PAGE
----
This is the seventieth second part of the ILP series. For your convenience you can find other parts in the table of contents in Part 1 – Boolean algebra

Today we’re going to solve self-descriptive numbers described in Delta article. Self-descriptive number is a number which “describes” itself: first digit denotes how many zeroes there are in decimal representation of the number. Second digit denotes how many ones and so on. We consider here decimal system only but the solution can be easily generalized to other systems as well.

Authors mention that optimized algorithm finds 10-digit number in couple seconds using Python. Let’s see if we can do better in ILP. Let’s use CplexMilpSolver as usual. The code:

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var solver = new CplexMilpSolver(new CplexMilpSolverSettings { IntegerWidth = integerWidth, Epsilon = epsilon, StoreDebugExpressions = storeDebugExpressions, CacheConstants = cacheConstants, StoreDebugConstraints = storeDebugConstraints }); solver.Cplex.SetParam(ILOG.CPLEX.Cplex.Param.MIP.Tolerances.Integrality, epsilon); var variables = Enumerable.Range(0, 10).Select(v => solver.CreateAnonymous(Domain.PositiveOrZeroInteger)).ToArray(); foreach(var v in variables){ v.Set<LessOrEqual>(solver.FromConstant(variables.Length - 1)); } variables[0].Set<GreaterOrEqual>(solver.FromConstant(1)); var counts = variables.Select(i => solver.FromConstant(0)).ToArray(); for(int i=0;i<counts.Length;++i){ foreach(var v in variables){ counts[i] = counts[i].Operation<Addition>(v.Operation<IsEqual>(solver.FromConstant(i))); } } for(int i=0;i<counts.Length;++i){ variables[i].Set<Equal>(counts[i]); } solver.AddGoal("g", solver.FromConstant(0)); solver.Solve(); foreach(var l in variables){ Console.Write(solver.GetValue(l)); } |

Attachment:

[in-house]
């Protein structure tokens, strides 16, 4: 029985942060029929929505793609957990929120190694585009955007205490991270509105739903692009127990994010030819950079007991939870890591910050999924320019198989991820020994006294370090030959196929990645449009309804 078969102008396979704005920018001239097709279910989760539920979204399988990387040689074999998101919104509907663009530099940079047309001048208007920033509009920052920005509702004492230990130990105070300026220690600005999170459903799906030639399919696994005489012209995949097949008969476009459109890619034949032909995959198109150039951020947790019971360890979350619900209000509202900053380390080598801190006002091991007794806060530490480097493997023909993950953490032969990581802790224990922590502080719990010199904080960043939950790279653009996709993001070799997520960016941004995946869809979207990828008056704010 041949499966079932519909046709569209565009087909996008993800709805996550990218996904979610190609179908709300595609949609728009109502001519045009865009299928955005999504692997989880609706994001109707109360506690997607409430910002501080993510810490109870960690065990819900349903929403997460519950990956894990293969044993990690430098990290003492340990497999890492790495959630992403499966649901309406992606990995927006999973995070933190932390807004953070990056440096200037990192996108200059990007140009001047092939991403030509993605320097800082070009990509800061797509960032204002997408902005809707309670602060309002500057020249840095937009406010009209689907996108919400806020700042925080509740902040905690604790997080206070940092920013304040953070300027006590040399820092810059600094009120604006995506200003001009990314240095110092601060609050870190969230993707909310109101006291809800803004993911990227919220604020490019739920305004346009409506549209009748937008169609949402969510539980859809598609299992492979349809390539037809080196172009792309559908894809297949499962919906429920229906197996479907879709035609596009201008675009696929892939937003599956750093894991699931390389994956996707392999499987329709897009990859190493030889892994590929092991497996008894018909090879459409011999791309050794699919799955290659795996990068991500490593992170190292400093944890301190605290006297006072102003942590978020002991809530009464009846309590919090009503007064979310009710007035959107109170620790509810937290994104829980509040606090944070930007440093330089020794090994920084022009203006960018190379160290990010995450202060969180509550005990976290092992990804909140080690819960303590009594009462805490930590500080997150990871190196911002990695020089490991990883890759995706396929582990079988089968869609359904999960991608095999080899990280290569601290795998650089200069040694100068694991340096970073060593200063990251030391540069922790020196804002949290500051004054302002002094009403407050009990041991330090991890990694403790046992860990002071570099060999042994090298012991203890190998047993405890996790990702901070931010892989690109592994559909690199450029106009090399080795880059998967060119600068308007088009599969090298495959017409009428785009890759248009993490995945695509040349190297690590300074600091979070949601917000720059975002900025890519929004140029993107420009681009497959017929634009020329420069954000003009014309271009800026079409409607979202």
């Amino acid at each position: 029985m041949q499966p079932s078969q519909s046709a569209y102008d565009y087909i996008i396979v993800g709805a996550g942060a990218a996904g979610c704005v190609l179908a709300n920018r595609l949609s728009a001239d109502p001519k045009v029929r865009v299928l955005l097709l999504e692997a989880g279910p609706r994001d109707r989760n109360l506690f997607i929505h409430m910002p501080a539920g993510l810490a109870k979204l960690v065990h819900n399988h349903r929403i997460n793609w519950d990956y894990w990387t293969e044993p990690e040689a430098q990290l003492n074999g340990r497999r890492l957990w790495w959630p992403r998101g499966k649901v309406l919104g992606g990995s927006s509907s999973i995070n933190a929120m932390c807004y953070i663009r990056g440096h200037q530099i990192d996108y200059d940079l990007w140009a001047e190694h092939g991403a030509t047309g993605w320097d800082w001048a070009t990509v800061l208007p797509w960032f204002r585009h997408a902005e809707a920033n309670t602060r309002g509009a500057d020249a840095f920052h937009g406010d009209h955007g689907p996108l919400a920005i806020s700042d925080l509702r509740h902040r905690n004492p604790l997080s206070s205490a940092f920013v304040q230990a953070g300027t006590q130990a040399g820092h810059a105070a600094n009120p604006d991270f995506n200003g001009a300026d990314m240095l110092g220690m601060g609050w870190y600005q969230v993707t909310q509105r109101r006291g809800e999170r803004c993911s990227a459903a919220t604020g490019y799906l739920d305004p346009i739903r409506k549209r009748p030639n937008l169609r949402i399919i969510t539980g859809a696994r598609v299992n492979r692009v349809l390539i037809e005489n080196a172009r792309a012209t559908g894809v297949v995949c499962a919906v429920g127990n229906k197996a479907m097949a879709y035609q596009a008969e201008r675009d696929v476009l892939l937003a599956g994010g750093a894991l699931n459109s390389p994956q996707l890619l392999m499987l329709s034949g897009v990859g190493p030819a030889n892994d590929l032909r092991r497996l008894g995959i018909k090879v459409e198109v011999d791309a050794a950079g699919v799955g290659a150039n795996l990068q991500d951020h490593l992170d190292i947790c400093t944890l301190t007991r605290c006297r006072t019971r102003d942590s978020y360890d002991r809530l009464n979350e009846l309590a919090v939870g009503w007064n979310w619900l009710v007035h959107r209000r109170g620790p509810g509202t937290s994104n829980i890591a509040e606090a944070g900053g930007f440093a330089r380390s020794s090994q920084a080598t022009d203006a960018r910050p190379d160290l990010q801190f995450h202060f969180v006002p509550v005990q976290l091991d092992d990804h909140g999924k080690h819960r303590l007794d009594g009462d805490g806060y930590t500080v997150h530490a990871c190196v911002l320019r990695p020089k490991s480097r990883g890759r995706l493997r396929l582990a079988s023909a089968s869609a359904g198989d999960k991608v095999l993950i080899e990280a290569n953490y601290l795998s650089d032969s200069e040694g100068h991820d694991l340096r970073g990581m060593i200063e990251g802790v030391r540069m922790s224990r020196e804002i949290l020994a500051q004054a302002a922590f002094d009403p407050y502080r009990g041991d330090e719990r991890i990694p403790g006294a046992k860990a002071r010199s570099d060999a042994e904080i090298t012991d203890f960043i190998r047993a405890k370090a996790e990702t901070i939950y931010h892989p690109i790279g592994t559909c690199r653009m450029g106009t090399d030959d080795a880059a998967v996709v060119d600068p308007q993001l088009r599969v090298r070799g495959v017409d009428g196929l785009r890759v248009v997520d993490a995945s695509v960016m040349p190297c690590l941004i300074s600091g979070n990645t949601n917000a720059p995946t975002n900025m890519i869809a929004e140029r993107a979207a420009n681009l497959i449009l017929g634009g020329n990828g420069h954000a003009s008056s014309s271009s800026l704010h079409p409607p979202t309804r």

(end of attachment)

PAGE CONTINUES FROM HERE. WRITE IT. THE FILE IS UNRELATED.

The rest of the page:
First, we create solver in lines 1-9.

In line 11 we define ten non-negative integer variables. Next, in line 13 we set their upper bound. Here we use the fact that -digit self-descriptive number must have digits which are less than . Finally, in line 17 we specify that first digit must be non-zero.

Next we calculate counts. We define counters in line 19. Then in lines 21-25 we simply iterate over digits and compare them with constants.

Finally, in lines 27-29 we add constraints to make the number self-descriptive. We take each counter and make it equal to the respective digit.

Output:

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Tried aggregator 2 times. MIP Presolve eliminated 79 rows and 25 columns. MIP Presolve modified 1153 coefficients. Aggregator did 218 substitutions. Reduced MIP has 524 rows, 267 columns, and 1295 nonzeros. Reduced MIP has 257 binaries, 10 generals, 0 SOSs, and 0 indicators. Presolve time = 0.00 sec. (1.65 ticks) Found incumbent of value 0.000000 after 0.01 sec. (4.41 ticks) Root node processing (before b&c): Real time = 0.01 sec. (4.44 ticks) Parallel b&c, 8 threads: Real time = 0.00 sec. (0.00 ticks) Sync time (average) = 0.00 sec. Wait time (average) = 0.00 sec. ------------ Total (root+branch&cut) = 0.01 sec. (4.44 ticks) 6210001000 |

So it looks like the solution was found in almost no time. Pretty good.